236 Home Medication Tips
You probably find that some older patients need help with self-administering home medicines safely. Sometimes, that can be by suggestions to the patient, or the family 'caregiver', or by arranging a visiting nurse assessment.
Emphasize the basic "Five Rights of Medication Administration" appropriate to the situation. Good lighting and a clock are useful; nighttime doses are problematic if the patient doesn't wish to waken his partner. A small flashlight can be useful to identify the medicine with minimal disturbance. Remind for glasses to be worn when taking medicines. Each person should keep their own medicines in a space different from their partner to avoid confusion, even if one 'helps' the other one. Remind patients and families not to save left over medicines 'for the future.' Local pharmacies often will safely discard old drugs without contaminating the local landfill and watertable. You may need to explore if the patient is deliberately noncompliant due to cost or to side effects.
High-risk medicines can be cognitively highlighted with rubber bands or sandpaper on the bottle as a tactile signal. Colored marks on the label may be perceived differently at night; the tactile signal on the bottle is a better 'Aha!' distinction.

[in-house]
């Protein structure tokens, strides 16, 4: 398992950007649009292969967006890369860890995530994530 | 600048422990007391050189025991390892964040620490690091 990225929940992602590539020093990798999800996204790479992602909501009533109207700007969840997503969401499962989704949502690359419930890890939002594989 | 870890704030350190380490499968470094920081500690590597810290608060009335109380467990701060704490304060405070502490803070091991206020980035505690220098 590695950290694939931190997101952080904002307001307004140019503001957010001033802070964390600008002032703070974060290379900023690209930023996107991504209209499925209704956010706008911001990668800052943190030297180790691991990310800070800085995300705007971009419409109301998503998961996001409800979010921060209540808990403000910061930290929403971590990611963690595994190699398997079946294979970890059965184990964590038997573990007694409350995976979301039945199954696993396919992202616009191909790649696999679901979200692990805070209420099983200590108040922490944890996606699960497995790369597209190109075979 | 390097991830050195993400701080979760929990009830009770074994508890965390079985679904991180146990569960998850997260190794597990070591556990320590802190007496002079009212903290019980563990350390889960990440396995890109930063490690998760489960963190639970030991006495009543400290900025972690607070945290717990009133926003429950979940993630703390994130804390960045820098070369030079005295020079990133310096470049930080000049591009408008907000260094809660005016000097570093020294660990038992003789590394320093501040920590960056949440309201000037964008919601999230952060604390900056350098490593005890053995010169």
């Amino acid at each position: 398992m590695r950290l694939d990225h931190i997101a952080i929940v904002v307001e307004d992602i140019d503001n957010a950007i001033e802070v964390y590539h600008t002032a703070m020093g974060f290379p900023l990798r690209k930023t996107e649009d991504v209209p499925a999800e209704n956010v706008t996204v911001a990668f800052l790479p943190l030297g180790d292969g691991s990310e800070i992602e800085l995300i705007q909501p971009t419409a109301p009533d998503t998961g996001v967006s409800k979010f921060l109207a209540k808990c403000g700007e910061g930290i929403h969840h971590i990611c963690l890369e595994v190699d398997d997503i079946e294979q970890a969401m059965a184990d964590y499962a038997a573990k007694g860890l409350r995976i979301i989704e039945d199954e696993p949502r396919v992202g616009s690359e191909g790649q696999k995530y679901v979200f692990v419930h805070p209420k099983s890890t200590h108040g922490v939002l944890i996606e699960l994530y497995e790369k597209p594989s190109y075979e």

Many elders carry a bottle of mixed pills (not ideal) or a multi-chamber container for the day or the week. This makes it difficult for EMS to identify drugs without labels; — encourage affixing an up to date list of medicines and directions, allergy information is important also. 'The Classic Bag O' Meds' brought in is slow to identify, absent labels or EHR data. There are useful smart phone apps for recording health information. Complex information, including EKGs, medical imaging, and other studies, can be placed on a flash drive for those who are travelling and may need to make data available if ill.
Any drug level, lab result, or clinical finding, suggestive of abnormal intended therapeutic effect, should open discussions with family, primary physician, pharmacy, or visiting nurses, to review patient's competency to self-administer medicines.
State of Ohio, Department of Developmental Disabilities. Self-Administration Assessment. 2015.
Karch, Amy M, MS RN CNS. Preventing medication errors by empowering patients. American Nurse Today. September 2015 Vol. 10 No. 9.
Marek KD, Antle L. Medication Management of the Community-Dwelling Older Adult. In: Hughes RG, editor. Patient Safety and Quality: An Evidence-Based Handbook for Nurses. Rockville (MD): Agency for Healthcare Research and Quality (US); 2008 Apr. Chapter 18. Available from: https://www.ncbi.nlm.nih.gov/books/NBK2670/. [PDF]
Fialová, D., & Onder, G. (2009). Medication errors in elderly people: contributing factors and future perspectives. British Journal of Clinical Pharmacology, 67(6), 641–645. http://doi.org/10.1111/j.1365-2125.2009.03419.x [PDF]
The Institute for Safe Medication Practices.
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